I'm a long-time windows user and an occasional Linux user who now finds himself using Mac OS X (10.6.6) on an iMac. Mostly it seems fairly intuitive, but I'm unclear about how programs are managed (installed, uninstalled, launched, terminated).

Some of the programs I install are downloaded in .dmg format, whereas others are in a familiar .zip or .tar.gz archive. If anyone knows of a good guide to managing applications on Mac OS X (and other info about the OS that would be useful for Mac noobs), please let me know.


2 Answers 2


dmg files are disk images, like a downloadable thumb drive or CD. You double-click them, they get mounted ("inserted"), and you can view their contents.

Applications either are distributed as an installer (very few, mostly big name software from Apple, Adobe, or system-related software such as VMware Fusion), or directly as application bundles.

You start installers by double-clicking, then follow the steps you're presented. Applications are usually installed to /Applications.

You "install" application bundles by copying them to a convenient location (e.g. /Applications or ~/Applications) and that's it. This is what quite a few applications (e.g. Adium) relate to in their disk image design:

enter image description here

Open source, Linux and UNIX related applications are available via one of the unofficial package managers Fink, MacPorts and Homebrew. Which you use (or even none at all, if there's no need) is up to you.

Since a few days ago, there's also the Mac App Store, a concept that debuted on iPhone and iPad. It includes auto-update functionality, and very many applications are also available on there.

Uninstallation of software not installed using Mac App Store or one of the package managers is an "unsolved problem". You can just delete the application bundle in /Applications or ~/Applications` and be done. There's no "registry" to keep clean, and the tiny personal preferences files don't hurt.

Some applications dump quite a bit of data in your ~/Library (especially Application Support) but there are solutions once disk space is tight. See the bottom of my answer regarding information what is stored where in your library folder, or this answer regarding a completely different topic, but might be helpful anyway.

Otherwise, I wouldn't care much about that. I created my user profile back in 2005, moved it across three machines, and it still runs quite well. I had several hundred applications installed and uninstalled during that time period, and can't complain about speed. As I said, there is no "registry".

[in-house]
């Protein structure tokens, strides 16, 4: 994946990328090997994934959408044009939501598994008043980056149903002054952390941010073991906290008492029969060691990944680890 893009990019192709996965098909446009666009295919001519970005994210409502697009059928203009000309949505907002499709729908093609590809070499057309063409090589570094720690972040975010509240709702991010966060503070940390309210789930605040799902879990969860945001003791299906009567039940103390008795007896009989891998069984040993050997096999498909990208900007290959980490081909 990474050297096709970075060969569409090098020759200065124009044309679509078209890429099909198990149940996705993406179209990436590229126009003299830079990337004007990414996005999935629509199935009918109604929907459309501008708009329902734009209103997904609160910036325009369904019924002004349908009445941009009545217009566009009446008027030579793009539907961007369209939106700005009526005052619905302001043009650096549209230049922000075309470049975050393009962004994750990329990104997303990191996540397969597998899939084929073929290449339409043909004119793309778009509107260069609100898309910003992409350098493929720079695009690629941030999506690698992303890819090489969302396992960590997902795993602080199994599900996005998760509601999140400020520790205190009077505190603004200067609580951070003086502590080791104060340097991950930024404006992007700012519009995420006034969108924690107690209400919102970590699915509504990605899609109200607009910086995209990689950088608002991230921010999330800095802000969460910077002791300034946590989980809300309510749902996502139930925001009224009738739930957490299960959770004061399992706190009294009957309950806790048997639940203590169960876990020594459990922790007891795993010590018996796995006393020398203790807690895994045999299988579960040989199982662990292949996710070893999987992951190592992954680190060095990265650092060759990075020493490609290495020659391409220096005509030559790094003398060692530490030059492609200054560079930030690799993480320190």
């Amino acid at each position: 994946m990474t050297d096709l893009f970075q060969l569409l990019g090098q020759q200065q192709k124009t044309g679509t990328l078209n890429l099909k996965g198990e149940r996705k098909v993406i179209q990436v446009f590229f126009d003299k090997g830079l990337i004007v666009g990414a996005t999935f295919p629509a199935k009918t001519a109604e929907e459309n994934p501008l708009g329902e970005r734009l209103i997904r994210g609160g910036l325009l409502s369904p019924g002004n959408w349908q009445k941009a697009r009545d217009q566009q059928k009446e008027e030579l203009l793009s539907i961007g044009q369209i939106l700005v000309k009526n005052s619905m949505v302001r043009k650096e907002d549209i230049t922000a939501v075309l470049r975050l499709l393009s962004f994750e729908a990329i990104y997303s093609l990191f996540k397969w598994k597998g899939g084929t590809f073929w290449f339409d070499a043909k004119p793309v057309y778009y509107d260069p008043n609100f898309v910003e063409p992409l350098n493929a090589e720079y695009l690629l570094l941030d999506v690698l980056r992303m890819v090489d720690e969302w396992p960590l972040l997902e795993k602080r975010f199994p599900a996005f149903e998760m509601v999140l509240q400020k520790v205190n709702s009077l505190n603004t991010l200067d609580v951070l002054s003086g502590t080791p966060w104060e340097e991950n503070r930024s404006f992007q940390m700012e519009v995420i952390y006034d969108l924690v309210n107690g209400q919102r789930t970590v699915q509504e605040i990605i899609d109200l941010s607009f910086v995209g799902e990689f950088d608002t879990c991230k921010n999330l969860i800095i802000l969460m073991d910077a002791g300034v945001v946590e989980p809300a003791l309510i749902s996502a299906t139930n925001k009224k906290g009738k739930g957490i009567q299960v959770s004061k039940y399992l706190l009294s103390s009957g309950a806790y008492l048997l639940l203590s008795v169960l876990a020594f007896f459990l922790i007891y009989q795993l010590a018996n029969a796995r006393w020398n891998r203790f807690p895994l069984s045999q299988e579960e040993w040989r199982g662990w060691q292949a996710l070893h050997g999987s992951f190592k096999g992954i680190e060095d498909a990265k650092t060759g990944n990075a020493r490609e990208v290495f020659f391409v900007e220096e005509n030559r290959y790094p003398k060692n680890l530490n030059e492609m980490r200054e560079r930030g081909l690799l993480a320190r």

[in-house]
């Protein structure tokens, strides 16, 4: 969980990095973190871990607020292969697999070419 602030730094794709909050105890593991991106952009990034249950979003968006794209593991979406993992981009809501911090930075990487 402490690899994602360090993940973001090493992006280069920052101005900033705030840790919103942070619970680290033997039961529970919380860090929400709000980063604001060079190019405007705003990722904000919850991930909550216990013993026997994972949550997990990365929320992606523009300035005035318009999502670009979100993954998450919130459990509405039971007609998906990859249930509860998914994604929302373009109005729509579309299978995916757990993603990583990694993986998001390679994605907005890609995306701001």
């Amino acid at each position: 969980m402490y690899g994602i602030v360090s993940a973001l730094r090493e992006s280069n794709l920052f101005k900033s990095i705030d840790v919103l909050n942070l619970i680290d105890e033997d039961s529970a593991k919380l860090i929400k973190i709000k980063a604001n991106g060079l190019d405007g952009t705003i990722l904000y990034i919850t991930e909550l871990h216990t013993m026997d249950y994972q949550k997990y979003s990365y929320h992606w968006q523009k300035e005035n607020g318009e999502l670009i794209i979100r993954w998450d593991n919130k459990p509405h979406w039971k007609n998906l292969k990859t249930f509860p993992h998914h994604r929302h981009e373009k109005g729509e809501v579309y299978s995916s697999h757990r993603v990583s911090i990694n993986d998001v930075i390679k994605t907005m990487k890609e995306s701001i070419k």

Some "applications" (e.g. Witch mentioned further below) are actually preference panes (extensions to the System Preferences application), or widgets for your Dashboard. You usually recognize them by their icon. Simply install by double-clicking.

You launch/open applications by double-clicking them, or using open -a ApplicationName in the Terminal. They are located in /Applications or one of its subdirectories. Check the Finder's Go menu for keyboard shortcuts there.

You can dran applications to the Dock to keep them there (similar to pinning in Windows 7 task bar). Drag them off the Dock again to remove them. The Dock displays both "pinned" and running applications, so dragging running applications off the Dock does not have an effect immediately.

You can also drag them to the Finder sidebar, to launch them from there, or to the Finder toolbar. There are other applications available, such as Overflow that attempt to help you launch applications.

A popular alternative is to use an application launcher like Quicksilver, Launchbar, or Alfred for launching applications.

You can quit any application by pressing Cmd-Q or selecting Quit in its application menu (the menu opened by clicking the application name in the menu bar). You can even quit them from the application switcher you get by pressing Cmd-Tab: Keep Cmd down to keep the switcher open, and press q -- the selected app will attempt to quit. Alternatively, you can quit applications by right-clicking or click-and-holding their Dock icon until a menu appears.

Frozen applications can be terminated in the same Dock menu by pressing Option and selecting the Force Quit menu item that appears. Alternatively, pressing Cmd-Option-Escape opens the Force Quit Applications window, where you also can quit frozen applications.

Some applications quit when you close their last window, but it doesn't always make sense:

  • why should a Mail application quit when you don't want to view it, but it can notify you about incoming mail?
  • Why should an editor or authoring tool that takes several seconds to launch quit, because you want to work on another document and you close the previous one?

Good to know:

Documents and applications are separate in Mac OS X: Any application runs only once (there are workarounds, such as the open command-line program), and each instance supports multiple documents. That's why the application switcher only displays applications, not documents. Use LightSwitchX or Witch if you don't like this.